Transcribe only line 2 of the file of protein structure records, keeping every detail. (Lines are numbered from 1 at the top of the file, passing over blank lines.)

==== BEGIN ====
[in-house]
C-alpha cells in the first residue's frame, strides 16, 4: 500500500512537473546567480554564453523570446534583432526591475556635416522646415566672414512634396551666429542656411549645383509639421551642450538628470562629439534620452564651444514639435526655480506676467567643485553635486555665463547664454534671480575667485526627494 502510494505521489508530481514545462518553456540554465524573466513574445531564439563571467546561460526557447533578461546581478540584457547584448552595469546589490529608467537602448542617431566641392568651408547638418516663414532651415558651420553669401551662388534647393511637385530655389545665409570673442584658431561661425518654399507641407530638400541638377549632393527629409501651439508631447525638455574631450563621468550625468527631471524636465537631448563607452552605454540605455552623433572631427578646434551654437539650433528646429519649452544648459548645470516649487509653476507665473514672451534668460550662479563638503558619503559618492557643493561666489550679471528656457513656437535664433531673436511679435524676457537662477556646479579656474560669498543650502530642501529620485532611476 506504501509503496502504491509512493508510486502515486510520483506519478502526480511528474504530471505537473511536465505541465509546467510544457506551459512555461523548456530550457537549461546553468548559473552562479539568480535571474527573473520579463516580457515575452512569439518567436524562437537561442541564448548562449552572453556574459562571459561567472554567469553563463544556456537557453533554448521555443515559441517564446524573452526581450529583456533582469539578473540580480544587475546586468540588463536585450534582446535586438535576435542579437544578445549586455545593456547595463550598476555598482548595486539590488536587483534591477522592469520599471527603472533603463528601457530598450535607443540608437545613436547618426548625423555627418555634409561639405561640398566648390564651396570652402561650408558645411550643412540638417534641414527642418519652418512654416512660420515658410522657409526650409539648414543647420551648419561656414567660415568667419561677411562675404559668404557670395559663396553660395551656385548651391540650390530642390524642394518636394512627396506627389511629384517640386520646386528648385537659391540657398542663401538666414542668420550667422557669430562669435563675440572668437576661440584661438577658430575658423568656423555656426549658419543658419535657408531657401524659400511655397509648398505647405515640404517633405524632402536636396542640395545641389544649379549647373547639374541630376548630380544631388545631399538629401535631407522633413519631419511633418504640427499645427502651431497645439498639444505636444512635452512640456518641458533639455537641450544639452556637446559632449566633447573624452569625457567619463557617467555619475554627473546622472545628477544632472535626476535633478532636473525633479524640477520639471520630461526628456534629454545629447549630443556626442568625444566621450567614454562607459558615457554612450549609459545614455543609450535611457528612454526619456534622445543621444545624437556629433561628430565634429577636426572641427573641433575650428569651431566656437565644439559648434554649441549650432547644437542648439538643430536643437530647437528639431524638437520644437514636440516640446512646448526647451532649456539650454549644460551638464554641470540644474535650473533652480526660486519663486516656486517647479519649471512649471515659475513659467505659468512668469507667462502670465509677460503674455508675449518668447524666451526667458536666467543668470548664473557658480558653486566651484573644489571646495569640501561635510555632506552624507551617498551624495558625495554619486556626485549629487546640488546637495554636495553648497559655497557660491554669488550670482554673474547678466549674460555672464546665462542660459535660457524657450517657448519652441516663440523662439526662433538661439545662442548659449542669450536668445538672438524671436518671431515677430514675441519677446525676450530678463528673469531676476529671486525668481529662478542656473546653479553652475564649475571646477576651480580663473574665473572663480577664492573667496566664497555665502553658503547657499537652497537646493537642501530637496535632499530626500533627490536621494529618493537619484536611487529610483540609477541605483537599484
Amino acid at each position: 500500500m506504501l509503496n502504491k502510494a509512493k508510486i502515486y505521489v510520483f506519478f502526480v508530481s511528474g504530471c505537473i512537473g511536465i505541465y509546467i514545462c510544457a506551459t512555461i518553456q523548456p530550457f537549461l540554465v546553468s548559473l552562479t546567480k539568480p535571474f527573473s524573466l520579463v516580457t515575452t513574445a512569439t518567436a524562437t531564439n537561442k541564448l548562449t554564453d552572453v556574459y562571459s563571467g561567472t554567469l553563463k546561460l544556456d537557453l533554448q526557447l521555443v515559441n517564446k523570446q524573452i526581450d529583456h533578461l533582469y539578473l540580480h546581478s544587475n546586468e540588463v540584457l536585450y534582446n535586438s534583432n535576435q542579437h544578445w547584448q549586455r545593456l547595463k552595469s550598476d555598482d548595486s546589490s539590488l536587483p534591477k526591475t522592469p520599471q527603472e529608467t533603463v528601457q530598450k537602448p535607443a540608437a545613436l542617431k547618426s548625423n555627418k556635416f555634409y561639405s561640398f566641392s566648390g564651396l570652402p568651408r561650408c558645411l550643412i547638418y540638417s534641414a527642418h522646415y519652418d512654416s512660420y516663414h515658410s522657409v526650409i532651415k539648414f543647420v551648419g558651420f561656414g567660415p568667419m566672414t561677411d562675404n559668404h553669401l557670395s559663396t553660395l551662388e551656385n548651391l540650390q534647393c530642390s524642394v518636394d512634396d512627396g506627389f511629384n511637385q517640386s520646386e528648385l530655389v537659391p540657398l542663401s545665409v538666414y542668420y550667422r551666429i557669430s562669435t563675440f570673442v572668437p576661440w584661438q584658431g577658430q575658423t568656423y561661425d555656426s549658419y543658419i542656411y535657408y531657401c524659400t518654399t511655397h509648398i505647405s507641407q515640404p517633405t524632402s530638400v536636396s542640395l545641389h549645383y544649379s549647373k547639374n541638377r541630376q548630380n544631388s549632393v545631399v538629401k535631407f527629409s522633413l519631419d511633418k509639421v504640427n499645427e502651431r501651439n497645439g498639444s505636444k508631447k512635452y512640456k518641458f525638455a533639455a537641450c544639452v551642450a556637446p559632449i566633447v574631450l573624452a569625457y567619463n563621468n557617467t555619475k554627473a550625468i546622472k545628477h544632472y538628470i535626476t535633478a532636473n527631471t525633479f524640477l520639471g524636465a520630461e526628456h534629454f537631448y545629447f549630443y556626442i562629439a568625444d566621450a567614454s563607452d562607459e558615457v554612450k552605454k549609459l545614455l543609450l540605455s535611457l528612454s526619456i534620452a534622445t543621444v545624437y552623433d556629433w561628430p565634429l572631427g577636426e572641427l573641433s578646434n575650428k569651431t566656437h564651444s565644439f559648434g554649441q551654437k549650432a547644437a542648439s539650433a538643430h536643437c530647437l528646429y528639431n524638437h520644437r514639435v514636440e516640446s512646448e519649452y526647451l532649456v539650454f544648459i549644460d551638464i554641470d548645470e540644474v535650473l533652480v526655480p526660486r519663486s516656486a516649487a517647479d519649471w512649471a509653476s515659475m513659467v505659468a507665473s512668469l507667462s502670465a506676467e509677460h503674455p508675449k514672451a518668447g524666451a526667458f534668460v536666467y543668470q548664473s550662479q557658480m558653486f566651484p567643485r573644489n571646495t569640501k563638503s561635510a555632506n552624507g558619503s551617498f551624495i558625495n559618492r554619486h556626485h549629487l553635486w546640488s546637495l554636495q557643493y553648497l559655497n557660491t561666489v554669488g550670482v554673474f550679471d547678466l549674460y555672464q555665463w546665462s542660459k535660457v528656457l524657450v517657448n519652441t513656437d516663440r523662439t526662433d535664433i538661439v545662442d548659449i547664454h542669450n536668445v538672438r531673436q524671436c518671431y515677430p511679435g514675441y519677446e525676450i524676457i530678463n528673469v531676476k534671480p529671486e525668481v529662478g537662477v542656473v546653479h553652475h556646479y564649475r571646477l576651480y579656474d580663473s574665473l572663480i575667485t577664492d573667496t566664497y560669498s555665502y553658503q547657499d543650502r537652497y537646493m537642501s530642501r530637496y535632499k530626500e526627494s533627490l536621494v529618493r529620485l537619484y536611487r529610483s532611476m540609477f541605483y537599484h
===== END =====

C-alpha cells in the first residue's frame, strides 16, 4: 500500500512537473546567480554564453523570446534583432526591475556635416522646415566672414512634396551666429542656411549645383509639421551642450538628470562629439534620452564651444514639435526655480506676467567643485553635486555665463547664454534671480575667485526627494 502510494505521489508530481514545462518553456540554465524573466513574445531564439563571467546561460526557447533578461546581478540584457547584448552595469546589490529608467537602448542617431566641392568651408547638418516663414532651415558651420553669401551662388534647393511637385530655389545665409570673442584658431561661425518654399507641407530638400541638377549632393527629409501651439508631447525638455574631450563621468550625468527631471524636465537631448563607452552605454540605455552623433572631427578646434551654437539650433528646429519649452544648459548645470516649487509653476507665473514672451534668460550662479563638503558619503559618492557643493561666489550679471528656457513656437535664433531673436511679435524676457537662477556646479579656474560669498543650502530642501529620485532611476 506504501509503496502504491509512493508510486502515486510520483506519478502526480511528474504530471505537473511536465505541465509546467510544457506551459512555461523548456530550457537549461546553468548559473552562479539568480535571474527573473520579463516580457515575452512569439518567436524562437537561442541564448548562449552572453556574459562571459561567472554567469553563463544556456537557453533554448521555443515559441517564446524573452526581450529583456533582469539578473540580480544587475546586468540588463536585450534582446535586438535576435542579437544578445549586455545593456547595463550598476555598482548595486539590488536587483534591477522592469520599471527603472533603463528601457530598450535607443540608437545613436547618426548625423555627418555634409561639405561640398566648390564651396570652402561650408558645411550643412540638417534641414527642418519652418512654416512660420515658410522657409526650409539648414543647420551648419561656414567660415568667419561677411562675404559668404557670395559663396553660395551656385548651391540650390530642390524642394518636394512627396506627389511629384517640386520646386528648385537659391540657398542663401538666414542668420550667422557669430562669435563675440572668437576661440584661438577658430575658423568656423555656426549658419543658419535657408531657401524659400511655397509648398505647405515640404517633405524632402536636396542640395545641389544649379549647373547639374541630376548630380544631388545631399538629401535631407522633413519631419511633418504640427499645427502651431497645439498639444505636444512635452512640456518641458533639455537641450544639452556637446559632449566633447573624452569625457567619463557617467555619475554627473546622472545628477544632472535626476535633478532636473525633479524640477520639471520630461526628456534629454545629447549630443556626442568625444566621450567614454562607459558615457554612450549609459545614455543609450535611457528612454526619456534622445543621444545624437556629433561628430565634429577636426572641427573641433575650428569651431566656437565644439559648434554649441549650432547644437542648439538643430536643437530647437528639431524638437520644437514636440516640446512646448526647451532649456539650454549644460551638464554641470540644474535650473533652480526660486519663486516656486517647479519649471512649471515659475513659467505659468512668469507667462502670465509677460503674455508675449518668447524666451526667458536666467543668470548664473557658480558653486566651484573644489571646495569640501561635510555632506552624507551617498551624495558625495554619486556626485549629487546640488546637495554636495553648497559655497557660491554669488550670482554673474547678466549674460555672464546665462542660459535660457524657450517657448519652441516663440523662439526662433538661439545662442548659449542669450536668445538672438524671436518671431515677430514675441519677446525676450530678463528673469531676476529671486525668481529662478542656473546653479553652475564649475571646477576651480580663473574665473572663480577664492573667496566664497555665502553658503547657499537652497537646493537642501530637496535632499530626500533627490536621494529618493537619484536611487529610483540609477541605483537599484